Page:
Buffalo Trace is renowned for high-priced bourbon whiskey that, these days, is damn near unattainable (Weller, Pappy, Stagg, Eagle Rare…). The thing is, Buffalo Trace is a massive distillery operation with 19 brands coming off their stills, which means they’re also producing plenty of inexpensive bourbon whiskey. Benchmark is just such a whiskey, and today I’m going to rank the whole line.
Benchmark is one of the many brands that come from Buffalo Trace’s “Mash Bill no. 1,” which is their low-rye bourbon mash (one of Buffalo Trace’s four core mash bills overall). Of course, Buffalo Trace doesn’t divulge the exact parameters of any of their bills, so we don’t know how “low” the rye content is or how “high” the corn content is. We do know that the same mash bill is used to make Buffalo Trace Bourbon, Stagg, Eagle Rare, Old Charter, and Colonel E.H. Taylor, Jr. bourbons.
While using the same mash bill doesn’t quite make Benchmark the “poor man’s Eagle Rare,” it does speak to the quality of the spirit that goes into the barrel and eventually the bottles. Each of the bourbons from that famed mash bill are still all housed and aged in unique ways that inform the flavor profile of the final product. Benchmark is batched, proofed, and bottled to match Benchmark’s flavor profile, not Taylor’s or Stagg’s.
That said, Buffalo Trace is still a business with a bottom line too. If, say, a few barrels of Eagle Rare or Old Charter don’t quite meet the flavor profile standards of those brands, those barrels will likely end up (ie, be blended out) in a Benchmark, which is still a bottom-shelf whiskey. That said, this is also a cheap bourbon that’s having a bit of a moment thanks to awards love over the last year or two (it’s still a Buffalo Trace product after all). Multitudes, folks!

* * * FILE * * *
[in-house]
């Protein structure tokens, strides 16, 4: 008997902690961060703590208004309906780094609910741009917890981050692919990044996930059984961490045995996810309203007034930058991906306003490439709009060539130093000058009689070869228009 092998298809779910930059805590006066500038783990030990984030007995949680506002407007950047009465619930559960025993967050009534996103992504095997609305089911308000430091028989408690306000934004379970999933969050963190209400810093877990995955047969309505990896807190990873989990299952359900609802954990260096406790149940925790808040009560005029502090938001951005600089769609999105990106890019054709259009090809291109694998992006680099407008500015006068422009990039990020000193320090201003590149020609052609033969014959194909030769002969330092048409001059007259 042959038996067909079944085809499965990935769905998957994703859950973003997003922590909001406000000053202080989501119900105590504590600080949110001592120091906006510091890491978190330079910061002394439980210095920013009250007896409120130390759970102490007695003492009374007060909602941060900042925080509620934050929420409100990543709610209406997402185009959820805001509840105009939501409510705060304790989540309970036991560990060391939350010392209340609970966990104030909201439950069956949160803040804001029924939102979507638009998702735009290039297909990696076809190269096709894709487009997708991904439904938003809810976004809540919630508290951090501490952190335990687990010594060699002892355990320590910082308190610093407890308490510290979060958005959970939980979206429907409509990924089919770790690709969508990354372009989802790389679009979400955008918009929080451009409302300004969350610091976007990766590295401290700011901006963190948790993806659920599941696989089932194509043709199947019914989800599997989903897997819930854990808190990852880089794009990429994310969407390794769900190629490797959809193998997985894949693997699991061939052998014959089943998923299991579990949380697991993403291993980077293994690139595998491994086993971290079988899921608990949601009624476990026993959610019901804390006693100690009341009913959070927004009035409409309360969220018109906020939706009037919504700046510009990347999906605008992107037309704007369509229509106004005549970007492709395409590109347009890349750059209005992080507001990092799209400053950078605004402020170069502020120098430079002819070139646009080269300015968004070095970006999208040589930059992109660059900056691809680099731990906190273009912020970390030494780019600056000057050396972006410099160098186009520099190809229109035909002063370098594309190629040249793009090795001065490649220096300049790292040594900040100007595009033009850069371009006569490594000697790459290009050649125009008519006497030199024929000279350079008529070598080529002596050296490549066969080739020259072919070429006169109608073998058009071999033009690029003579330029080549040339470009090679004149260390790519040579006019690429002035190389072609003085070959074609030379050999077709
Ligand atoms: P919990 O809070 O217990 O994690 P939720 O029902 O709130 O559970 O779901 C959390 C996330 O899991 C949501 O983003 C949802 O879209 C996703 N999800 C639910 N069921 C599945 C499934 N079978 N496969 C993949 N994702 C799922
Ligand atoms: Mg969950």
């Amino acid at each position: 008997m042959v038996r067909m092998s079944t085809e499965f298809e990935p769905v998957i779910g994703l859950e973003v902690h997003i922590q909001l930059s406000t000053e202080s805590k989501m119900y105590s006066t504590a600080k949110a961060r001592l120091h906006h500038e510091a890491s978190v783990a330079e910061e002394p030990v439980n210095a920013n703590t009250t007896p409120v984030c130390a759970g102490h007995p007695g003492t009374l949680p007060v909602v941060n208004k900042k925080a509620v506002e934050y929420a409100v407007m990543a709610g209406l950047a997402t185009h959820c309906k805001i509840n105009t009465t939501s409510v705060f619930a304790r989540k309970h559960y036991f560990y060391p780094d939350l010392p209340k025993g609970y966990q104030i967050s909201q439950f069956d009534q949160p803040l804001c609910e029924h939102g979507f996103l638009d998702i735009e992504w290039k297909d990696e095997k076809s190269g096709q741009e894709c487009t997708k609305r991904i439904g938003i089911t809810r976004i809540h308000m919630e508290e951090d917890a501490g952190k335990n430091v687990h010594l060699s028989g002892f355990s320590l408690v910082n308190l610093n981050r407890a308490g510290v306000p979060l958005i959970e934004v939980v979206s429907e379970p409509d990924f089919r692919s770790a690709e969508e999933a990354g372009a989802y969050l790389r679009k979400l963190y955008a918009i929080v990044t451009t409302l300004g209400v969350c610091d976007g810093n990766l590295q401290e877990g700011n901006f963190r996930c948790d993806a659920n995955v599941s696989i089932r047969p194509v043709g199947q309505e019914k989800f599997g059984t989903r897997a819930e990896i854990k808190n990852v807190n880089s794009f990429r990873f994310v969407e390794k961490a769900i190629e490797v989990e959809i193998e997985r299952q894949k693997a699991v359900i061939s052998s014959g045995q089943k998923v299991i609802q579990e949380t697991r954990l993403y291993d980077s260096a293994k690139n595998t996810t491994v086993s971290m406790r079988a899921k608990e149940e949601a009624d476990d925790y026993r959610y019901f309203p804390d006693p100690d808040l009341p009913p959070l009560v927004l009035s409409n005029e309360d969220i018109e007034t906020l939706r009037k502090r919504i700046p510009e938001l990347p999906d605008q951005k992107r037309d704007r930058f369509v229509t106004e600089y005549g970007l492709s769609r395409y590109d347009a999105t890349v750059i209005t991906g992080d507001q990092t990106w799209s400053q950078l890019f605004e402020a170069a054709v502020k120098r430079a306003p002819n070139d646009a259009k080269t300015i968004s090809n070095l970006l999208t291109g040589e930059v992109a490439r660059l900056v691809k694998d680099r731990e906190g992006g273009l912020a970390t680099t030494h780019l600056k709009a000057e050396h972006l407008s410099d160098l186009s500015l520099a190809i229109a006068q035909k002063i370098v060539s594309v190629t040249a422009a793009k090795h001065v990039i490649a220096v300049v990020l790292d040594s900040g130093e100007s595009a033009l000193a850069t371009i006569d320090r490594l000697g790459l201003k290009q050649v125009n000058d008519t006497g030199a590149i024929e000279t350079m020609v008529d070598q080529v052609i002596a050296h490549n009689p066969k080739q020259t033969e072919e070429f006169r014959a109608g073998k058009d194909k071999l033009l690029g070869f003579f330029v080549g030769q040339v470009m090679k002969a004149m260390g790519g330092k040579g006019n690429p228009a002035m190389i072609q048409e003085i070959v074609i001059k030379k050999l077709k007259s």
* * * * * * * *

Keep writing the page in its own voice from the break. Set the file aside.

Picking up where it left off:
Alright, let’s dive in and rank some great bourbon — on taste alone — from the bottom shelf.
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6. Benchmark Old No. 8 Brand
Average Price: $10
The juice in this bottle is from the aforementioned Buffalo Trace Mash no. 1. This is a standard straight bourbon. Once the barrels are vatted, the whiskey is proofed all the way down to 80 proof for bottling.
Faint lemon candies and honey lead to an old vanilla wafer and wet cornmeal on the nose but not much else. The taste is “classic” bourbon with very watery hints of leather, spice, and cornmeal next to vanilla extract, caramel, and old buttered popcorn. The end is very faint and almost vodka-like with a tapwater vibe.
This isn’t great. It’s pretty watery and faint overall. It might be fine for a shot and a beer but that’s about it.
5. Benchmark Small Batch
Average Price: $19
This is a standard “small batch” though there’s not a whole lot of information on what that entails exactly. The “batch” could be 20 barrels or 200. The bourbon is cut down slightly less to a bolder 90 proof.
Vanilla extract, slightly wet oak, and that Buffalo Trace Bourbon raw leather/wet grain dominate the nose. The taste pretty much stays in that arena with caramel apples and floral honey popping up next to a slight metallic note and soft mineral water mouthfeel. The end is short and sweet and leaves you with that leather, oak, and vanilla primarily.
This feels like a good shooter or mixer for a whiskey and Coke. Beyond that, it’s a little watery still for highlighting in a cocktail.
4. Benchmark Top Floor
Average Price: $17
This expression says it all in the name. The barrels are pulled from the top floors of the Buffalo Trace warehouses. Essentially, heat rises and the barrels on those top floors age/mature more quickly and can have a deeper flavor thanks to that accelerated process. This whiskey vatted from those barrels and proofed down to a slightly higher 86 proof.